Tuesday, 21 June 2016

A flawed experiment: I'll vote Remain for science

A number of friends have tried to express their feelings about the upcoming Referendum on the UK’s membership of the EU, largely via social media. While I applaud my friends’ and colleagues’ efforts to bring their side of the issue to the table, I worry that the echo chamber of social media will be most adequate at simply confirming that I feel a similar way to many of my friends. However much I feel that writing this blog article is in any way better than just pasting it to Facebook, I am going to promote it on that platform and several others anyway once I have finished, so perhaps I’m just putting my Facebook rant on headed notepaper. Well, so be it then, here we go.

I normally try my best to distance myself from political debate – I unhappily admit that I often find many of today’s discussion topics divisive and ultimately upsetting, with a general feeling that my small vote or voice is a drop in the ocean of much stronger, ominous currents that are recklessly manipulated by a press that exerts undeserved power, and even does that irresponsibly.  I’m just not that good at this kind of debate, and maybe I should practice, but as a scientist it is all to easy to feel like I should just ‘get on with what I am good at’. However, with the Referendum upcoming I feel like there is just too much at stake to say nothing, and therefore I must say something for the small amount it is worth.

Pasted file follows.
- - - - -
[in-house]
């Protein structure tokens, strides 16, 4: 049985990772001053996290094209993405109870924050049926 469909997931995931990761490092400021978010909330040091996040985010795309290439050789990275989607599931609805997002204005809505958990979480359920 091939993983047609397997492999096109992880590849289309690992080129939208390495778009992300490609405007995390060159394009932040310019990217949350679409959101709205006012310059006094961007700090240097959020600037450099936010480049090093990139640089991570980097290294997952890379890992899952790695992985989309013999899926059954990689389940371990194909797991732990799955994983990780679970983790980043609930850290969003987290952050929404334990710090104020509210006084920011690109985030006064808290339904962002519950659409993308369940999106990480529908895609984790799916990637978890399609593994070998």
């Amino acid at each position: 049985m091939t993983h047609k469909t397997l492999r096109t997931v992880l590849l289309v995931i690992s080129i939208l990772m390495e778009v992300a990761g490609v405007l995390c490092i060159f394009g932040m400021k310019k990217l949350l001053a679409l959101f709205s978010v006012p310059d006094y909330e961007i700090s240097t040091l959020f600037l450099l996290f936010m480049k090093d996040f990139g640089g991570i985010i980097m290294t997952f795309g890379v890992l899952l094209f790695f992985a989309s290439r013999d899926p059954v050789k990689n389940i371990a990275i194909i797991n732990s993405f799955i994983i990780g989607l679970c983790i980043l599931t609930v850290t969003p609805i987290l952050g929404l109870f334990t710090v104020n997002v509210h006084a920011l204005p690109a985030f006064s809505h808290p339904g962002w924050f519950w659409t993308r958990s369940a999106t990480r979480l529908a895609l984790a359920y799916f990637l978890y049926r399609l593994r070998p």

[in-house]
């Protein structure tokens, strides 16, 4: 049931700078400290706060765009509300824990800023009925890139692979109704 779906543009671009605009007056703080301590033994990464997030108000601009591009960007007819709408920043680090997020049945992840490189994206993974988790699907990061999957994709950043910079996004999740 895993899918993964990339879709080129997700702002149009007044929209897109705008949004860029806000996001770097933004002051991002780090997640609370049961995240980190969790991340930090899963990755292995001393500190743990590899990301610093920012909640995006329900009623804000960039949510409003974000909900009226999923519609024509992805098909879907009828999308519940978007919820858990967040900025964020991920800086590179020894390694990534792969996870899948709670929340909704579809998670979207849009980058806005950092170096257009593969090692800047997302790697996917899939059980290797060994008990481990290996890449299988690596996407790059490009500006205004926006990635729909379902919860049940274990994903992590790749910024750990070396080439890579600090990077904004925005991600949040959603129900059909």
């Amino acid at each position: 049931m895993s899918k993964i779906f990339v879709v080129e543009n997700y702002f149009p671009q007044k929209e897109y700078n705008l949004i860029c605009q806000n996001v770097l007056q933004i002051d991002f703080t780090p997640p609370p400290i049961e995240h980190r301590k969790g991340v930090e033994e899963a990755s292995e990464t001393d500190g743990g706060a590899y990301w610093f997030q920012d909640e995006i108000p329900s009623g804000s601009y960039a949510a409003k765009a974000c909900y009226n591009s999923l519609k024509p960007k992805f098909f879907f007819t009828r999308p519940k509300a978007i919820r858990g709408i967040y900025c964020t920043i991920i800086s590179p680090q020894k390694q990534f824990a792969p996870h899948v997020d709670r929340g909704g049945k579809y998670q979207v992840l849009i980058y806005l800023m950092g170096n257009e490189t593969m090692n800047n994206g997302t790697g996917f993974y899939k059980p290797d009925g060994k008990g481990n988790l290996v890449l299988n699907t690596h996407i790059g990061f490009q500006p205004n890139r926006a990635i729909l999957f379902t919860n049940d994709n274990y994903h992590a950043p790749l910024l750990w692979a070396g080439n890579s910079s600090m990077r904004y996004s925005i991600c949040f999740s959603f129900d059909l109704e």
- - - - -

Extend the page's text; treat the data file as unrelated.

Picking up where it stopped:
It is my belief that the right thing to do for the greatest number of people the United Kingdom is to remain a member of the European Union and so I will be voting to Remain on Thursday 23rd June.

The start of the argument for me is that scientific research strives to answer questions and challenges of science, food, water, medicine and health, etc. etc., and generally to improve the quality of life of people inside the UK and in the rest of the world. Therefore retaining a direct and honest connection with our European partners is crucial to making the most of the vast pool of opportunities that the continent provides. An exit would be a self-inflicted injury to our relationships with our key collaborators. Much science is funded internationally, with European collaborations very important in bringing together the best of expertise throughout the continent. By pooling together our resources, time, equipment, labs, money, people, etc., we become more than the sum of our parts. A prime example of a successful European collaboration is the Institut Laue Langevin centre for neutron scattering whose original partners were France, Germany and next the United Kingdom, with about 12 further associated nations. (Another great example is CERN.) Freedom of movement allows us to easily bring the best researchers to the UK, and allows UK researchers the chance to work overseas, to learn, to network, and to set up collaborations that feed back great science and experience. These are my friends, my colleagues, my collaborators. (There are many groups out there who have researched, phrased and argued this all much more eloquently than me, and good example is Scientists for EU). EU membership smooths and facilitates funding of major projects and allows us all to benefit from each other’s successes.